18 May 2020

Academies and maintained schools – how to manage issues related to Covid-19 now schools are re-opening

The Department for Education (DfE) Guidance: Implementing protective measures in education and childcare settings

The DfE’s latest guidance indicates that schools may start to reopen from the 1st June 2020 provided that the rate of Covid-19 infection is decreasing. Schools have of course remained open, during the lockdown period, for vulnerable children and children of key workers, but parents of these children were encouraged to keep them at home if they could. The DfE is now encouraging all eligible children to be sent to school.

Schools have now been given three weeks to prepare for children returning in phases from the 1st June 2020. The first years to return are nursery, reception, year 1 and year 6 in primary schools. It is also expected that year 10 and year 12 pupils, due to take exams next year, should be offered face-to-face support by secondary schools or sixth form colleges. This gradual return of pupils will mean reduced numbers in classrooms and will allow educational settings to put protective measures in place. We would recommend following the guidance on a phased return and not immediately re-opening to all pupils.

To assist in the preparation for re-opening, the DfE has released guidance to support staff to deliver this approach in the safest way possible.

Effective infection protection and control

A range of approaches should be introduced to reduce the risk of transmission of infection.  Examples include:

  • minimising contact with individuals who are unwell by ensuring that those who have coronavirus symptoms, or who have someone in their household who does, do not attend schools;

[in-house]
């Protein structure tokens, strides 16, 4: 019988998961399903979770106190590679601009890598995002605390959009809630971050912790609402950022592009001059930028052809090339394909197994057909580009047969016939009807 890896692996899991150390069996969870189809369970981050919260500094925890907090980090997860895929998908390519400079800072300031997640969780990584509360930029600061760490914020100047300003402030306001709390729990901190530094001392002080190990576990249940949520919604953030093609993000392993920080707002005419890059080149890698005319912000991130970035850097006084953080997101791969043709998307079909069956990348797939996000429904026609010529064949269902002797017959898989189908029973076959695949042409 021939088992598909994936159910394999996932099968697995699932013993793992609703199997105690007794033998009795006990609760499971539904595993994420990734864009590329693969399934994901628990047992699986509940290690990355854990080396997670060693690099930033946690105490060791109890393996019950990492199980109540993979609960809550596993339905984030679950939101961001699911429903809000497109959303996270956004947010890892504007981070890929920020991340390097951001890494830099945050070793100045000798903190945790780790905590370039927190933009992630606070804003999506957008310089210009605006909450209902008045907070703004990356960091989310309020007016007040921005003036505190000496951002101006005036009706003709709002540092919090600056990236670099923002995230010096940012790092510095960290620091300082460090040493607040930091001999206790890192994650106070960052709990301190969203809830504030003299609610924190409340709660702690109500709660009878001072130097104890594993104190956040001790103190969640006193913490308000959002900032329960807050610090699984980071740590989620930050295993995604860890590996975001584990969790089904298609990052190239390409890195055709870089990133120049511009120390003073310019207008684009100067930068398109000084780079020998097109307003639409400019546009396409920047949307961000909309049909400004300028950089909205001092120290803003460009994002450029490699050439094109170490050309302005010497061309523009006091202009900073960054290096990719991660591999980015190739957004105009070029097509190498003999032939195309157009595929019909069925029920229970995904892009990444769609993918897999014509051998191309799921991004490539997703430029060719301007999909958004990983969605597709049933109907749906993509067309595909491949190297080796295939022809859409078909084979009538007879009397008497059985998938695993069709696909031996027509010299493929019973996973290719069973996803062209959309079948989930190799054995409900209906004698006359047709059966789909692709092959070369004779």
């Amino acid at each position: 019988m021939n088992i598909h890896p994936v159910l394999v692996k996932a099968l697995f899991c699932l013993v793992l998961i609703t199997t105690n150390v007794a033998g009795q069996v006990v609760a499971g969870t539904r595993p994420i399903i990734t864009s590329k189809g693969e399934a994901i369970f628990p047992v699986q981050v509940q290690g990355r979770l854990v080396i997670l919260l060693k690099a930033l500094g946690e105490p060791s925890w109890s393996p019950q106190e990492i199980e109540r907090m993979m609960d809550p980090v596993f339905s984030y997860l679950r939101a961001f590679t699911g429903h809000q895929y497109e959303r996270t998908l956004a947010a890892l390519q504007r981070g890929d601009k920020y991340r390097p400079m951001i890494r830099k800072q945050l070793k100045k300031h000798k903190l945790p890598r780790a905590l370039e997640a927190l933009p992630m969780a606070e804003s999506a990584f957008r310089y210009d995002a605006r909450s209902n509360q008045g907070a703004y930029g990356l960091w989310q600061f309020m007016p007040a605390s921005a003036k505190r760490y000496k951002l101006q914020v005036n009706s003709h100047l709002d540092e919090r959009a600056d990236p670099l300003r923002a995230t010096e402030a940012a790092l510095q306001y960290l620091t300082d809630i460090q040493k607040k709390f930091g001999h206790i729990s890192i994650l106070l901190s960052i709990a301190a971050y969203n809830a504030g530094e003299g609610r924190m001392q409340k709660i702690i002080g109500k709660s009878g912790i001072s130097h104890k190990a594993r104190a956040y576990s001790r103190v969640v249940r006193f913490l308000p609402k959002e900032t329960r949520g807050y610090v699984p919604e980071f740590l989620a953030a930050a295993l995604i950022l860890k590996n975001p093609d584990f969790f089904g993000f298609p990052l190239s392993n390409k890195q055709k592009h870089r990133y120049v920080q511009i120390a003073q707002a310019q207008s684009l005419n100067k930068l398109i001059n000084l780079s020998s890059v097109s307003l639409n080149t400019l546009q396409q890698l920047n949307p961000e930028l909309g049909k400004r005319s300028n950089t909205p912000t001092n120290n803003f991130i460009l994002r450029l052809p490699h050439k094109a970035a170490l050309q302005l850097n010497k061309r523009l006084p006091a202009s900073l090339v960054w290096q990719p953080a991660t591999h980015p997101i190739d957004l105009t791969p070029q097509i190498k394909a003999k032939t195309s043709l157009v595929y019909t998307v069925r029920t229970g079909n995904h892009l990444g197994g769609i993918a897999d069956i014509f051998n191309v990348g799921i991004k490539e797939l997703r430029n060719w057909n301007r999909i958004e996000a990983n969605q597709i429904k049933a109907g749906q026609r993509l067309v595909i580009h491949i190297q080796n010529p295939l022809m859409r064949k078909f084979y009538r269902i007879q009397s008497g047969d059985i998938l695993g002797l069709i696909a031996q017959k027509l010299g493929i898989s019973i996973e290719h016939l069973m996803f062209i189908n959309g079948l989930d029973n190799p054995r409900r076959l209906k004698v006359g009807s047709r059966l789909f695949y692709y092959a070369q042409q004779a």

• cleaning hands more often than usual;
  • ensuring good respiratory hygiene by promoting the ‘catch it, bin it, kill it’ approach;
  • cleaning frequently touched surfaces often;
  • minimising contact by altering, as much as possible, the environment (such as classroom layout) and timetables (such as staggered break times).
  • Personal protective equipment (PPE)

It is not recommended that PPE be worn in schools, particularly by those who may not be able to handle them correctly (for example, young children) as it may inadvertently increase the risk of transmission.

The only situations where PPE should be worn are as follows:

  • if a child has intimate care needs; and
  • if a child becomes unwell with symptoms of coronavirus while in their setting and needs direct personal care until they can return home.

If staff want to wear PPE in other circumstances you should discuss these concerns with them and where appropriate seek legal advice.

Shielded and clinically vulnerable children and adults

Children that have been classed as clinically extremely vulnerable to contracting coronavirus, due to pre-existing medical conditions, are not expected to return to school at present.

Clinically extremely vulnerable staff are advised not to attend work but should be encouraged to support remote education, carry out lesson planning or other roles which can be done from home.  Clinically vulnerable individuals who cannot work from home should be offered the safest available on-site roles, staying 2 metres away from others wherever possible.

If a child or staff member lives in a household with someone who is extremely clinically vulnerable they should only attend an education setting if stringent social distancing can be adhered to and, in the case of children, they are able to understand and follow those instructions.